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Monthly Report - November 2010


A vineyard full of growth…


I must admit to feeling a bit tired.  This month has been hectic and I can not see the end of this “busy-ness” for a good 4 weeks due to the mad rush of growth the vines are currently in.  Being only one of me, and 13,000 of them I am a bit outnumbered by the vines – but I know they can not run away so I will eventually get through them all and give them a good thinning and general health check.  The season is just rushing through with the weather feeling like midsummer, and the ground as dry as old boot leather it has given me little respite from wire lifting, cane thinning, and pretty soon fruit thinning.  I am not used to it being quite as dramatic as this, though in 2006 it was very dry preceding the 2007 vintage, but I did not have the vineyard as advanced as we have it now and this has meant a lot of review and thought on how to handle this situation.

201011_Cane thinned Merlot - Nov 10.jpg

Thinning the Merlot


While dropping one of the children off to the dentist this morning there was a list of weather records broken this month and season, and it makes me wonder what a typical season now is? 

  • Hottest November on record

  • Driest spring since 2006 (which was the driest on record)

  • First occurrence of a heat wave in November (3 days >35°C) which was achieved twice

  • “Sunniest” November on record.


All these records add up to me as a headache.  I just do not know what the effects will be within the vineyard with regards to fruit quality and quantity this year as these heat waves have occurred during flowering and many of the vines have set what appears to be incomplete bunches.  For all this it may still be a fantastic season – who can tell – but with the heat and the dry we have had no pressure at all from mildews and the like, with the sprays I have put out keeping the vineyard very clean.  One of the side effects of a very dry spring is the massive load of insects that appear – weevils and snails are still hanging about, but pleasingly with our 'no insecticide' policy we have a big load of spiders and ladybugs throughout the canopy and for the first time I have encountered some praying mantises (which are pretty cool bugs).  The damage to date at Blue Poles therefore has been pretty minimal, though this can not be said to be the case throughout the region as many vineyards have been hurt by the heavy weevil infestations this year.


November is also Margaret River Wine Show month, and many of you do not need reminding that I am not really a fan of the show system and all the guff that goes with it.  We enter the wine show to simply have an opportunity to taste through all the wines from the large to small producers of the region to see how it all goes out there.  This year I must admit to encountering the most inconsistent judging within classes that I have seen since attending these functions.  To be honest it does not mean much to anyone anymore with regards to who wins gold or bronze, but if a judging panel wants to be taken seriously then they must do better than what we saw with the chardonnay, Merlot and a few other classes.


It appears the rule defined by this show was that “if it is very aromatic, regardless of what it smells of, then you are up for a medal” – it became quite a sad commentary of the show system if nothing else.  Talking to other winemakers post the tasting it became almost a general agreement that the show system is there solely for the people within the system and the thought that some generic promotion can be generated for a lucky winner – it has zip to do with defining good wine anymore in my eyes.  From the perspective of the wines the 08 reds are looking good in a more classical way, the few 09 reds I saw are a touch variable but appear more fruit driven and may prove better drinkers in the short term.  With regards to the whites, it seems that the region has found consistency vintage after vintage now with lots of lovely wines, but the 09 chardonnays are becoming leaner with the years passing and that may be due to the trend with this variety.  It does highlight that Margaret River is a great place to grow grapes and that I do not disagree with.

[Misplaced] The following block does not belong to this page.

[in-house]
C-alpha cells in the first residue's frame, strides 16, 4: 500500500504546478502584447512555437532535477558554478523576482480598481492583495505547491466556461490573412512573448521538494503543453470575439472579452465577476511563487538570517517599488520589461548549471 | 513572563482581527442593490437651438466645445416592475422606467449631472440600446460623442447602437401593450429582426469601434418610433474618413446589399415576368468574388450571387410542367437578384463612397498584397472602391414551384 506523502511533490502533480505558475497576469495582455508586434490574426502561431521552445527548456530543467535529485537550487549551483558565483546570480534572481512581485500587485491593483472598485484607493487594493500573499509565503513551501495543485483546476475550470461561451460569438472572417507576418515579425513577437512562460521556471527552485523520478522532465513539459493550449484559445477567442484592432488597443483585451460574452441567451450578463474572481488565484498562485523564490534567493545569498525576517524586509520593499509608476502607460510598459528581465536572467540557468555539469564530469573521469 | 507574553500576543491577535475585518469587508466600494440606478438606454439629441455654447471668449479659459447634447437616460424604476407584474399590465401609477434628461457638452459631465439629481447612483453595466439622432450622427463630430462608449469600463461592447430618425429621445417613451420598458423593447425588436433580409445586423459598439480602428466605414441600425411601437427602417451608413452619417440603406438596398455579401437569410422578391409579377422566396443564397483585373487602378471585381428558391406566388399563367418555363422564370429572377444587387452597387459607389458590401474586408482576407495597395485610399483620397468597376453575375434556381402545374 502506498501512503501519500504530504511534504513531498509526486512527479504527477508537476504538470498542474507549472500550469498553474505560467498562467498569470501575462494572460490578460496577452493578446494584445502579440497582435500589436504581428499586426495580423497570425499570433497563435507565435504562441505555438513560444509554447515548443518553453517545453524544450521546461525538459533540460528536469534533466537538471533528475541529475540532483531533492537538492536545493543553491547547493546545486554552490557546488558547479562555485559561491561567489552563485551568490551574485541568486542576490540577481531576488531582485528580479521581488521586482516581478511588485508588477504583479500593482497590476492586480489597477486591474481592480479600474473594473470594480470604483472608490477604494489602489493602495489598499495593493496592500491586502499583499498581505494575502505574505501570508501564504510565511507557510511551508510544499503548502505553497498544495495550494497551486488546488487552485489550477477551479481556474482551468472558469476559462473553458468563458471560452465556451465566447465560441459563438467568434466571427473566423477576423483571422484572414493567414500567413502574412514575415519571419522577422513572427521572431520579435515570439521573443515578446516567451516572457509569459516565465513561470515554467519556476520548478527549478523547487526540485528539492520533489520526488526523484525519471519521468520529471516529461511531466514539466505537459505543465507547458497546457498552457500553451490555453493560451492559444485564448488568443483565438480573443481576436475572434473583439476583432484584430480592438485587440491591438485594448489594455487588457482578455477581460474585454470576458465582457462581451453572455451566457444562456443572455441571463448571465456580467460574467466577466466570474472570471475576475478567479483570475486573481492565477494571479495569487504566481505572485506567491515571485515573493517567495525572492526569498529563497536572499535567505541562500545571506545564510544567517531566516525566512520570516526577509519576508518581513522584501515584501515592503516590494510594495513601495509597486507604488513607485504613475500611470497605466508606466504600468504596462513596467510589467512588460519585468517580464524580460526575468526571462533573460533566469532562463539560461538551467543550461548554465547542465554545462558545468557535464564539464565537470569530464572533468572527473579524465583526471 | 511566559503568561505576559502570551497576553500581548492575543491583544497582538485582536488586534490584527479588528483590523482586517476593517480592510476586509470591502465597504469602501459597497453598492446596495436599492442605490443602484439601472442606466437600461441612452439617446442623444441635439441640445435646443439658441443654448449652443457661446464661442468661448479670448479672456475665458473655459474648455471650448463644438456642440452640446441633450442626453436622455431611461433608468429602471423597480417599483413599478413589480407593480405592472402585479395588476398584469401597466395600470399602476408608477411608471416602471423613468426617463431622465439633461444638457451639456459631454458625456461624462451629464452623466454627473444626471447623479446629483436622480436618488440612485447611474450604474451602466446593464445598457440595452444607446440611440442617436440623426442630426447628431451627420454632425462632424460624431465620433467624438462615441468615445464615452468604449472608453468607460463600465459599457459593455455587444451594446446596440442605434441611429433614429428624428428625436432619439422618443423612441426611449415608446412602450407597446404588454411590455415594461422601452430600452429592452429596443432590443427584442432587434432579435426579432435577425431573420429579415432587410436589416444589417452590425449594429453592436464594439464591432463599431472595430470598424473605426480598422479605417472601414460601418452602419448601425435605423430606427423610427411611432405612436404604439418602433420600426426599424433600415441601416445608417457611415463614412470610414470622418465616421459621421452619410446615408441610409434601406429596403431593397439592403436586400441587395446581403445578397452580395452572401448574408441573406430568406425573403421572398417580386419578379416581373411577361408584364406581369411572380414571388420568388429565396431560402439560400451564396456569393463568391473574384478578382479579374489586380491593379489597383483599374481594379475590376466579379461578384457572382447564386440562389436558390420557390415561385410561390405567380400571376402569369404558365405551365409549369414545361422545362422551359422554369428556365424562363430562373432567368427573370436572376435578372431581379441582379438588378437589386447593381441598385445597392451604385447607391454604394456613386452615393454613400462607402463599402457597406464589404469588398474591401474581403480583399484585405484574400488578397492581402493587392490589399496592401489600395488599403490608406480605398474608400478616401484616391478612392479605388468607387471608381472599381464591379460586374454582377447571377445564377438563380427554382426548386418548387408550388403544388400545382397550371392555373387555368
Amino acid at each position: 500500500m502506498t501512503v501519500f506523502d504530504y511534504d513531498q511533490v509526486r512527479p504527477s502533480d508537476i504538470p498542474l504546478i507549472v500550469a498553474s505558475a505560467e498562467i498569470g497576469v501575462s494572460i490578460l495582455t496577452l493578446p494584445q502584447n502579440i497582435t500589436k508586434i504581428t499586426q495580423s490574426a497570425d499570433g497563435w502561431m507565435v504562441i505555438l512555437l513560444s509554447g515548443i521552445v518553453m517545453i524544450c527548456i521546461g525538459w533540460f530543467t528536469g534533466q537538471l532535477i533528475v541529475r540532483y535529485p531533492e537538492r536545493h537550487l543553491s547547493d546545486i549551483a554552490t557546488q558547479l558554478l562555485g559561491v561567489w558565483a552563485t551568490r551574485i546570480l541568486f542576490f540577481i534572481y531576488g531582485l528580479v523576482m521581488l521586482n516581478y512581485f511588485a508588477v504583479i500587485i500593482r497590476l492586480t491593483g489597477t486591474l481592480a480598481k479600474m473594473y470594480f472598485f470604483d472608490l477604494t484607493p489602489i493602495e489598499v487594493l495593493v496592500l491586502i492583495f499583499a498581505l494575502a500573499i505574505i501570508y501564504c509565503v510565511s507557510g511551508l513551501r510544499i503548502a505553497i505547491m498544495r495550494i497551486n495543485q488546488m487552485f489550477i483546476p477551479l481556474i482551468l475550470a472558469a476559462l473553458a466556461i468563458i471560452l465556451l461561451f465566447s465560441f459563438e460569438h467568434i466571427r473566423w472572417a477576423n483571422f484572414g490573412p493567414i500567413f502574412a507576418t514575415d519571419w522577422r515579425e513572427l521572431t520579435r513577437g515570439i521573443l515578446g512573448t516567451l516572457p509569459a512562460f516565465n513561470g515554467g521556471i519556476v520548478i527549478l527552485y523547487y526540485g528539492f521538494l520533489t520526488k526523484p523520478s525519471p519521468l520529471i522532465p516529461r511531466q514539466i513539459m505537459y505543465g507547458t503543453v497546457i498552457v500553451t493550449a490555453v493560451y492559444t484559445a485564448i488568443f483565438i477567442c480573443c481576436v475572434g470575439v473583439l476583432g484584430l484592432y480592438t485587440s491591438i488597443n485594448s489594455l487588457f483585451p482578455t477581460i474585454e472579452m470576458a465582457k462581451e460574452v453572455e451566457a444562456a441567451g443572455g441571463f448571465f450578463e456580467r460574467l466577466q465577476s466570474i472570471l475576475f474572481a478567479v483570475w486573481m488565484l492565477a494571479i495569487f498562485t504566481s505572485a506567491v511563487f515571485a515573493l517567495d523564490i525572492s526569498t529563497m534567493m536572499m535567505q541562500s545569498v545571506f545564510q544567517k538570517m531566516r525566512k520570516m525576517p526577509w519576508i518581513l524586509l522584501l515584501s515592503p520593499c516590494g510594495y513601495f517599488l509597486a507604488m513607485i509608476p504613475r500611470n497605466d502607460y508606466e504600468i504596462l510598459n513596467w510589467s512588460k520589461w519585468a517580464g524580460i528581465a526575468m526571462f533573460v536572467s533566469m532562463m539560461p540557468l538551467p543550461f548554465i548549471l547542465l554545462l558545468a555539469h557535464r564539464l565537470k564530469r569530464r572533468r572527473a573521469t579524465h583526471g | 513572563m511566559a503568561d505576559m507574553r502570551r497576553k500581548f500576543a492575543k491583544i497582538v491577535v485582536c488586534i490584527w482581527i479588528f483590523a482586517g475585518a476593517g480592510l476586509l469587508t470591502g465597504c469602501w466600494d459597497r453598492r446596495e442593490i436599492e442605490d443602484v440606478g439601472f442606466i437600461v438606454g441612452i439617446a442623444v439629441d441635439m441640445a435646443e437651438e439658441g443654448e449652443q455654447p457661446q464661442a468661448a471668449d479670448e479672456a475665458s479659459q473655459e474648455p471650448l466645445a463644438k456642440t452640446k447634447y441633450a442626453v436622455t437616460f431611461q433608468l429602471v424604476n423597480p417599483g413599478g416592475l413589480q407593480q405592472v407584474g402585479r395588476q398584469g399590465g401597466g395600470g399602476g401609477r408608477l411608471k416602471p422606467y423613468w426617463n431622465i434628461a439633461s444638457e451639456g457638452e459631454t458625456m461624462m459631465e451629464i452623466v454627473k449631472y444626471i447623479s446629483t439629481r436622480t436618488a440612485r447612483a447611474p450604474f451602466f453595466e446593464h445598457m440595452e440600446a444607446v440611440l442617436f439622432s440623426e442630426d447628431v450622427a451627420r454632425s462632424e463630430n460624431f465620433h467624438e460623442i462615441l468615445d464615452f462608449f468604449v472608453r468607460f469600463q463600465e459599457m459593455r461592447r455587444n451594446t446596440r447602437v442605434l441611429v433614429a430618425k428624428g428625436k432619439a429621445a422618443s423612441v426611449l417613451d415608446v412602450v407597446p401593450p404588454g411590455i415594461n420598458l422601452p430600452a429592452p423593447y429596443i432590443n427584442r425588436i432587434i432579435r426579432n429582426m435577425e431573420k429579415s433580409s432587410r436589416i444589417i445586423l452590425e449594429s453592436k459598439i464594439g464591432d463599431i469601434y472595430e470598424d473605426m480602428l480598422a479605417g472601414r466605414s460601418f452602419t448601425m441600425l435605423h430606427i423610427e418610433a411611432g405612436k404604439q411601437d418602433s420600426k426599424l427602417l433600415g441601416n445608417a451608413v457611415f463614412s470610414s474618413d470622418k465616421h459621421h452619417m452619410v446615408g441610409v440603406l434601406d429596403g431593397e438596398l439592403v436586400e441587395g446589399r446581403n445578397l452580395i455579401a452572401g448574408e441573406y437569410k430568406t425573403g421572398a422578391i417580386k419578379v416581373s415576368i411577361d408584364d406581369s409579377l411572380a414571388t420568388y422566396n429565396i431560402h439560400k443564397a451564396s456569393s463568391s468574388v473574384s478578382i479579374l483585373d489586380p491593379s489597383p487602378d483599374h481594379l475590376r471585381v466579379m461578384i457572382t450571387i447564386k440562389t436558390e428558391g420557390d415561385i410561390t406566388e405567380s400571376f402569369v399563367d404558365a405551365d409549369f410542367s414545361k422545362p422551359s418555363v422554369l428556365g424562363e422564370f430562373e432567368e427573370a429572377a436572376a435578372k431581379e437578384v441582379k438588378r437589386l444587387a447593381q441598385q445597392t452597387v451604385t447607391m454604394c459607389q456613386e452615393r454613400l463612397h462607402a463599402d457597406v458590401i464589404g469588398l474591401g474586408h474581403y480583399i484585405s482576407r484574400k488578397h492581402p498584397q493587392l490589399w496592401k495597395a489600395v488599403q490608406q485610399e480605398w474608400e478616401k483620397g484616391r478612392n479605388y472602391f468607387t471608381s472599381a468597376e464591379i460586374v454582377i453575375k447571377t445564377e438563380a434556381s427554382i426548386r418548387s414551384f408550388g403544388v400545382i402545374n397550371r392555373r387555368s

Also this month we have started a promotion to raise funds for the No Coal!tion action group based in Osmington. As a vineyard who is in the firing line, so to speak, we are not prepared to let this mine go ahead unchallenged and potentially stopping our capacity to make fine wine and destroy the hard earned reputation of the region.  We have re-released the 2005 Merlot / Cabernet Franc and in conjunction with the 2009 Viognier we are offering single or mixed 6 and case lots at discounted prices with $2 from every bottle going to the fighting fund. If you are after some great wines at a great price please pick up some and help a good cause, both wines are drinking extremely well and should provide great pleasure over the next few months.


So in a nut shell this month has been flatter chatter.  It has been slashed and sprayed and wires lifted all over the shop, but the thinning is ongoing and ongoing.  For all the work the place still looks pretty good and the vintage may prove to be a cracker – time will tell.



Teroldego – grape of mystery…


Our first vintage of the Teroldego vines has been bottled, giving us a grand total of 69 7/12 cases of this unusual and rare red wine.  This month I will try and give some background to the variety and outline how we managed to secure the cuttings that led to this wine.


With the advent of the internet all such research issues as finding out about the Teroldego vines and wines are now assumed to be easily achieved.  Or so I thought.  The first site to visit is Google, which leads to the second Wikipedia – with the total information pertaining to the Teroldego grape being as below: